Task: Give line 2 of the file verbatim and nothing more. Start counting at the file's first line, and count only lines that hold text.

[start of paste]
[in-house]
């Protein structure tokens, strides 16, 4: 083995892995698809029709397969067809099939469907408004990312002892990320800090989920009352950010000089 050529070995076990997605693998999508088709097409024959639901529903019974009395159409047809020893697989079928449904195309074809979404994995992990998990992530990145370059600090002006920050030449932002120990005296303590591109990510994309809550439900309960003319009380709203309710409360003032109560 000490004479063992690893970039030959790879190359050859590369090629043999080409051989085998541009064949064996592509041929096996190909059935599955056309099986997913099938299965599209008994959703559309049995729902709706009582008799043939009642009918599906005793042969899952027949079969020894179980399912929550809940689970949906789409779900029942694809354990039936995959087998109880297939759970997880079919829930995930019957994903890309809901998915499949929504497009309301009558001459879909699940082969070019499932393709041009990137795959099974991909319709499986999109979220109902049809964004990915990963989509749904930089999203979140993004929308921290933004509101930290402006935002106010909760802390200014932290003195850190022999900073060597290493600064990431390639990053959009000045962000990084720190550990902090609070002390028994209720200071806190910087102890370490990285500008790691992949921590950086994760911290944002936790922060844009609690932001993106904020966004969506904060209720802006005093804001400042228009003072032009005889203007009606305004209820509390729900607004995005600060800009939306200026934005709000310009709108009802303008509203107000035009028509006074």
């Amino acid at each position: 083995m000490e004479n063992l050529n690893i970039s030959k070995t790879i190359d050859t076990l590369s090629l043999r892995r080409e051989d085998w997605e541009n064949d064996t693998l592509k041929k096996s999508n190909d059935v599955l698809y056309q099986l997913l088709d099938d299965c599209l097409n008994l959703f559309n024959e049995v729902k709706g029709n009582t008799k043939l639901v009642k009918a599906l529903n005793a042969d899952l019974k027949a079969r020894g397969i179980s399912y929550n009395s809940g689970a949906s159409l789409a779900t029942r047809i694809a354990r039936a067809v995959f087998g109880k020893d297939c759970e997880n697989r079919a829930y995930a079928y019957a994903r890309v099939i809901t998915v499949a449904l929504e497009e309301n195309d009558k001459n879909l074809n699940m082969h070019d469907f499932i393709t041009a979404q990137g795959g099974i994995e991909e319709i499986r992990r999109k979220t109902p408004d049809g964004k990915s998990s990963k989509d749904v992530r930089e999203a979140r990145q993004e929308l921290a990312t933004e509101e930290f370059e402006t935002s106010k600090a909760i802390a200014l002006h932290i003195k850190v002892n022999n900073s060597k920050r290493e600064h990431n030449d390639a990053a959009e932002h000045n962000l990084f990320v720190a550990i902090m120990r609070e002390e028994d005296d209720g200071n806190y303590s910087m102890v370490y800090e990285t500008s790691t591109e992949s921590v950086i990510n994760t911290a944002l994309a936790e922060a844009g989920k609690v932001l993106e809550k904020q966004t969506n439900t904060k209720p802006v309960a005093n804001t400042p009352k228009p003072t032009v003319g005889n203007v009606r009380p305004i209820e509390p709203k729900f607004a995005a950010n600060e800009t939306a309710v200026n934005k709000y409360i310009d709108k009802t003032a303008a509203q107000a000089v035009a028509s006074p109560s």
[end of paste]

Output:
């Protein structure tokens, strides 16, 4: 083995892995698809029709397969067809099939469907408004990312002892990320800090989920009352950010000089 050529070995076990997605693998999508088709097409024959639901529903019974009395159409047809020893697989079928449904195309074809979404994995992990998990992530990145370059600090002006920050030449932002120990005296303590591109990510994309809550439900309960003319009380709203309710409360003032109560 000490004479063992690893970039030959790879190359050859590369090629043999080409051989085998541009064949064996592509041929096996190909059935599955056309099986997913099938299965599209008994959703559309049995729902709706009582008799043939009642009918599906005793042969899952027949079969020894179980399912929550809940689970949906789409779900029942694809354990039936995959087998109880297939759970997880079919829930995930019957994903890309809901998915499949929504497009309301009558001459879909699940082969070019499932393709041009990137795959099974991909319709499986999109979220109902049809964004990915990963989509749904930089999203979140993004929308921290933004509101930290402006935002106010909760802390200014932290003195850190022999900073060597290493600064990431390639990053959009000045962000990084720190550990902090609070002390028994209720200071806190910087102890370490990285500008790691992949921590950086994760911290944002936790922060844009609690932001993106904020966004969506904060209720802006005093804001400042228009003072032009005889203007009606305004209820509390729900607004995005600060800009939306200026934005709000310009709108009802303008509203107000035009028509006074």